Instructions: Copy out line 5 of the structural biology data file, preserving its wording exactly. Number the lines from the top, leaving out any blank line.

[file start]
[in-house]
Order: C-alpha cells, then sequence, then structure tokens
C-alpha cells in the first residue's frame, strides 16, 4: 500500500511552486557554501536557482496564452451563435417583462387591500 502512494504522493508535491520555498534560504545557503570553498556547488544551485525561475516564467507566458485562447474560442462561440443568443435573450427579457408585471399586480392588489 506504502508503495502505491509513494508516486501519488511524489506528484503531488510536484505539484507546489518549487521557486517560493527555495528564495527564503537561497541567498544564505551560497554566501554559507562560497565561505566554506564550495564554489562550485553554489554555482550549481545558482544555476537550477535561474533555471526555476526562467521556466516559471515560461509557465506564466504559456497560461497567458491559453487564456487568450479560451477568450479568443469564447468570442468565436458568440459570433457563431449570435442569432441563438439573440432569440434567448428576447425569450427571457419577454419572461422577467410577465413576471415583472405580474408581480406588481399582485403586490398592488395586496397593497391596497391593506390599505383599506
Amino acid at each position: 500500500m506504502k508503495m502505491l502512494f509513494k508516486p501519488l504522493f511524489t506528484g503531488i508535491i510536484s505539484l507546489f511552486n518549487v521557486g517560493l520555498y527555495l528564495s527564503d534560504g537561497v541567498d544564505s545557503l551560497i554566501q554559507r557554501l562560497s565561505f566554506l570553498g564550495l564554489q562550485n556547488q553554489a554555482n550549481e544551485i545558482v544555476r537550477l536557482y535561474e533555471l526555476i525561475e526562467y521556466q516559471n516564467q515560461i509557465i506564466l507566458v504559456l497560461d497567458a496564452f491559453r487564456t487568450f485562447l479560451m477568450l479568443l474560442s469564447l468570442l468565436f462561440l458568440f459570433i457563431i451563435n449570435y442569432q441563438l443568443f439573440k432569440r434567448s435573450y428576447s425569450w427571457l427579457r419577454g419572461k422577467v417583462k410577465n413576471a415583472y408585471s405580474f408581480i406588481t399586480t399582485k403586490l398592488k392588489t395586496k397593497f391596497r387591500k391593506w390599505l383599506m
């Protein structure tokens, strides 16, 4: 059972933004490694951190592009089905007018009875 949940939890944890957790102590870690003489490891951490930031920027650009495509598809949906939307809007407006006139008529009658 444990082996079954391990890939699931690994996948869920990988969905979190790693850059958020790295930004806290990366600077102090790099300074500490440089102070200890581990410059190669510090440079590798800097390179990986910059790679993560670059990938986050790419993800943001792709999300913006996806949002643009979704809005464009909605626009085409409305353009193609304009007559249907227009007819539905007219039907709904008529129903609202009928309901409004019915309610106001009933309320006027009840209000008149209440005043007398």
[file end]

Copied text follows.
């Protein structure tokens, strides 16, 4: 059972933004490694951190592009089905007018009875 949940939890944890957790102590870690003489490891951490930031920027650009495509598809949906939307809007407006006139008529009658 444990082996079954391990890939699931690994996948869920990988969905979190790693850059958020790295930004806290990366600077102090790099300074500490440089102070200890581990410059190669510090440079590798800097390179990986910059790679993560670059990938986050790419993800943001792709999300913006996806949002643009979704809005464009909605626009085409409305353009193609304009007559249907227009007819539905007219039907709904008529129903609202009928309901409004019915309610106001009933309320006027009840209000008149209440005043007398």